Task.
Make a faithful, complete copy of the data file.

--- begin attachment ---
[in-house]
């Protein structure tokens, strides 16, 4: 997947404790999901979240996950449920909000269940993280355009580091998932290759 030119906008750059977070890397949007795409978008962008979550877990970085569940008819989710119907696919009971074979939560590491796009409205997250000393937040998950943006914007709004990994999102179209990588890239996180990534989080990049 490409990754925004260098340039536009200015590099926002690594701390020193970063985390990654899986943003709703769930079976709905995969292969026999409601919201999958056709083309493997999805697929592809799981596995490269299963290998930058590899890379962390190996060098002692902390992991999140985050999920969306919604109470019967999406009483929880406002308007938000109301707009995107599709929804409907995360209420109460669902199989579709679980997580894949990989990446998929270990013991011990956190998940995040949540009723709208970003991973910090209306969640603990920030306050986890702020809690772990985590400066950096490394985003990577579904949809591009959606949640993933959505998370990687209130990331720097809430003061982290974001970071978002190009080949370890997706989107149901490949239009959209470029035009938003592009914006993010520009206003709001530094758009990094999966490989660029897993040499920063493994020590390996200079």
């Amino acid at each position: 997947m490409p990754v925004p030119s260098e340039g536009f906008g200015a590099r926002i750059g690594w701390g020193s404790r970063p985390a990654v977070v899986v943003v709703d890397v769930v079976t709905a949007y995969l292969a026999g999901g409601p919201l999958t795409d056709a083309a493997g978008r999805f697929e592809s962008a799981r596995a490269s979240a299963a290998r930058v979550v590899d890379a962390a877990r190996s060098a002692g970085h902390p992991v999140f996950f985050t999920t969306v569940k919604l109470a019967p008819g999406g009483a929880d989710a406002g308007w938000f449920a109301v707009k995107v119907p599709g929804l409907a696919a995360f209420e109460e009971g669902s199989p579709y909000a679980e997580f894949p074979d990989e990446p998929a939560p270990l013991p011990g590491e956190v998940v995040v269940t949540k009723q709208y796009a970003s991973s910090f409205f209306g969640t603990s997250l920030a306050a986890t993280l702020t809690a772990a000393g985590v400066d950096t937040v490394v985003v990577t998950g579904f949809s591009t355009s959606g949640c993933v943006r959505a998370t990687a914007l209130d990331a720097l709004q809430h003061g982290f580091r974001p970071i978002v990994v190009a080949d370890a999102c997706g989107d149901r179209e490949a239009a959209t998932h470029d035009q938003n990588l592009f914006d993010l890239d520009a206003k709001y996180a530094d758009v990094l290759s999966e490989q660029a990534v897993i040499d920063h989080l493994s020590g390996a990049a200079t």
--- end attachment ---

[in-house]
């Protein structure tokens, strides 16, 4: 997947404790999901979240996950449920909000269940993280355009580091998932290759 030119906008750059977070890397949007795409978008962008979550877990970085569940008819989710119907696919009971074979939560590491796009409205997250000393937040998950943006914007709004990994999102179209990588890239996180990534989080990049 490409990754925004260098340039536009200015590099926002690594701390020193970063985390990654899986943003709703769930079976709905995969292969026999409601919201999958056709083309493997999805697929592809799981596995490269299963290998930058590899890379962390190996060098002692902390992991999140985050999920969306919604109470019967999406009483929880406002308007938000109301707009995107599709929804409907995360209420109460669902199989579709679980997580894949990989990446998929270990013991011990956190998940995040949540009723709208970003991973910090209306969640603990920030306050986890702020809690772990985590400066950096490394985003990577579904949809591009959606949640993933959505998370990687209130990331720097809430003061982290974001970071978002190009080949370890997706989107149901490949239009959209470029035009938003592009914006993010520009206003709001530094758009990094999966490989660029897993040499920063493994020590390996200079």
């Amino acid at each position: 997947m490409p990754v925004p030119s260098e340039g536009f906008g200015a590099r926002i750059g690594w701390g020193s404790r970063p985390a990654v977070v899986v943003v709703d890397v769930v079976t709905a949007y995969l292969a026999g999901g409601p919201l999958t795409d056709a083309a493997g978008r999805f697929e592809s962008a799981r596995a490269s979240a299963a290998r930058v979550v590899d890379a962390a877990r190996s060098a002692g970085h902390p992991v999140f996950f985050t999920t969306v569940k919604l109470a019967p008819g999406g009483a929880d989710a406002g308007w938000f449920a109301v707009k995107v119907p599709g929804l409907a696919a995360f209420e109460e009971g669902s199989p579709y909000a679980e997580f894949p074979d990989e990446p998929a939560p270990l013991p011990g590491e956190v998940v995040v269940t949540k009723q709208y796009a970003s991973s910090f409205f209306g969640t603990s997250l920030a306050a986890t993280l702020t809690a772990a000393g985590v400066d950096t937040v490394v985003v990577t998950g579904f949809s591009t355009s959606g949640c993933v943006r959505a998370t990687a914007l209130d990331a720097l709004q809430h003061g982290f580091r974001p970071i978002v990994v190009a080949d370890a999102c997706g989107d149901r179209e490949a239009a959209t998932h470029d035009q938003n990588l592009f914006d993010l890239d520009a206003k709001y996180a530094d758009v990094l290759s999966e490989q660029a990534v897993i040499d920063h989080l493994s020590g390996a990049a200079t």